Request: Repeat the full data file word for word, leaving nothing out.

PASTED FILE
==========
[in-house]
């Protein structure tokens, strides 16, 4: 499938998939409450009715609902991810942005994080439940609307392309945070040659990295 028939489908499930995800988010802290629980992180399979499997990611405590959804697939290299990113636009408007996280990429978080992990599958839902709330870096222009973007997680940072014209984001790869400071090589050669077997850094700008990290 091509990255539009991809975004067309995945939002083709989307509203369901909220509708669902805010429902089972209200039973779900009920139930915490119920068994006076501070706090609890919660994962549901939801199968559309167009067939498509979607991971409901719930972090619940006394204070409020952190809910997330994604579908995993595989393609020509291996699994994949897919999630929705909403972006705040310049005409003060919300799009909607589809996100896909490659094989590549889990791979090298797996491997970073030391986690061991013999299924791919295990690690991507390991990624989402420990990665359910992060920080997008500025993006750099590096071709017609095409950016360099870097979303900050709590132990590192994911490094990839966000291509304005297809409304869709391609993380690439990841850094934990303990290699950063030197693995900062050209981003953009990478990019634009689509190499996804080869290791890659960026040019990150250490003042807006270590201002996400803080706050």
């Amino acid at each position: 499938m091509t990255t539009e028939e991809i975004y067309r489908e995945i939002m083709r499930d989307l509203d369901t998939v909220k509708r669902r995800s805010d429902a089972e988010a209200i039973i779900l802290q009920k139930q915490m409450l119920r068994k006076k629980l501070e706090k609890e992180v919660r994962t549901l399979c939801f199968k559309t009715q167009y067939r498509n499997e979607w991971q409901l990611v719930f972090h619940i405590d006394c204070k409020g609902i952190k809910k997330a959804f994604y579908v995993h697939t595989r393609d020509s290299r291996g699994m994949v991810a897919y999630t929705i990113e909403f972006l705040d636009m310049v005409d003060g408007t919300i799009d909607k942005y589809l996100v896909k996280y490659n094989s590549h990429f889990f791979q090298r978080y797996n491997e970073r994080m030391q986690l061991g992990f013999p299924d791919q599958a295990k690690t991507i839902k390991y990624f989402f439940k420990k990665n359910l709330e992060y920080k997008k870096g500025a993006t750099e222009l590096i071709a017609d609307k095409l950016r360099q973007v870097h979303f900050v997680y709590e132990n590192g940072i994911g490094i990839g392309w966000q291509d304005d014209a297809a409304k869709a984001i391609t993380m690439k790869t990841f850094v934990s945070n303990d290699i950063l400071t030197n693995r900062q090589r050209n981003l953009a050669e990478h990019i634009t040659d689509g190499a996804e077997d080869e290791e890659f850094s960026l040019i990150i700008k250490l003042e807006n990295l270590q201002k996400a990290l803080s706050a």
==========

[in-house]
């Protein structure tokens, strides 16, 4: 499938998939409450009715609902991810942005994080439940609307392309945070040659990295 028939489908499930995800988010802290629980992180399979499997990611405590959804697939290299990113636009408007996280990429978080992990599958839902709330870096222009973007997680940072014209984001790869400071090589050669077997850094700008990290 091509990255539009991809975004067309995945939002083709989307509203369901909220509708669902805010429902089972209200039973779900009920139930915490119920068994006076501070706090609890919660994962549901939801199968559309167009067939498509979607991971409901719930972090619940006394204070409020952190809910997330994604579908995993595989393609020509291996699994994949897919999630929705909403972006705040310049005409003060919300799009909607589809996100896909490659094989590549889990791979090298797996491997970073030391986690061991013999299924791919295990690690991507390991990624989402420990990665359910992060920080997008500025993006750099590096071709017609095409950016360099870097979303900050709590132990590192994911490094990839966000291509304005297809409304869709391609993380690439990841850094934990303990290699950063030197693995900062050209981003953009990478990019634009689509190499996804080869290791890659960026040019990150250490003042807006270590201002996400803080706050």
């Amino acid at each position: 499938m091509t990255t539009e028939e991809i975004y067309r489908e995945i939002m083709r499930d989307l509203d369901t998939v909220k509708r669902r995800s805010d429902a089972e988010a209200i039973i779900l802290q009920k139930q915490m409450l119920r068994k006076k629980l501070e706090k609890e992180v919660r994962t549901l399979c939801f199968k559309t009715q167009y067939r498509n499997e979607w991971q409901l990611v719930f972090h619940i405590d006394c204070k409020g609902i952190k809910k997330a959804f994604y579908v995993h697939t595989r393609d020509s290299r291996g699994m994949v991810a897919y999630t929705i990113e909403f972006l705040d636009m310049v005409d003060g408007t919300i799009d909607k942005y589809l996100v896909k996280y490659n094989s590549h990429f889990f791979q090298r978080y797996n491997e970073r994080m030391q986690l061991g992990f013999p299924d791919q599958a295990k690690t991507i839902k390991y990624f989402f439940k420990k990665n359910l709330e992060y920080k997008k870096g500025a993006t750099e222009l590096i071709a017609d609307k095409l950016r360099q973007v870097h979303f900050v997680y709590e132990n590192g940072i994911g490094i990839g392309w966000q291509d304005d014209a297809a409304k869709a984001i391609t993380m690439k790869t990841f850094v934990s945070n303990d290699i950063l400071t030197n693995r900062q090589r050209n981003l953009a050669e990478h990019i634009t040659d689509g190499a996804e077997d080869e290791e890659f850094s960026l040019i990150i700008k250490l003042e807006n990295l270590q201002k996400a990290l803080s706050a």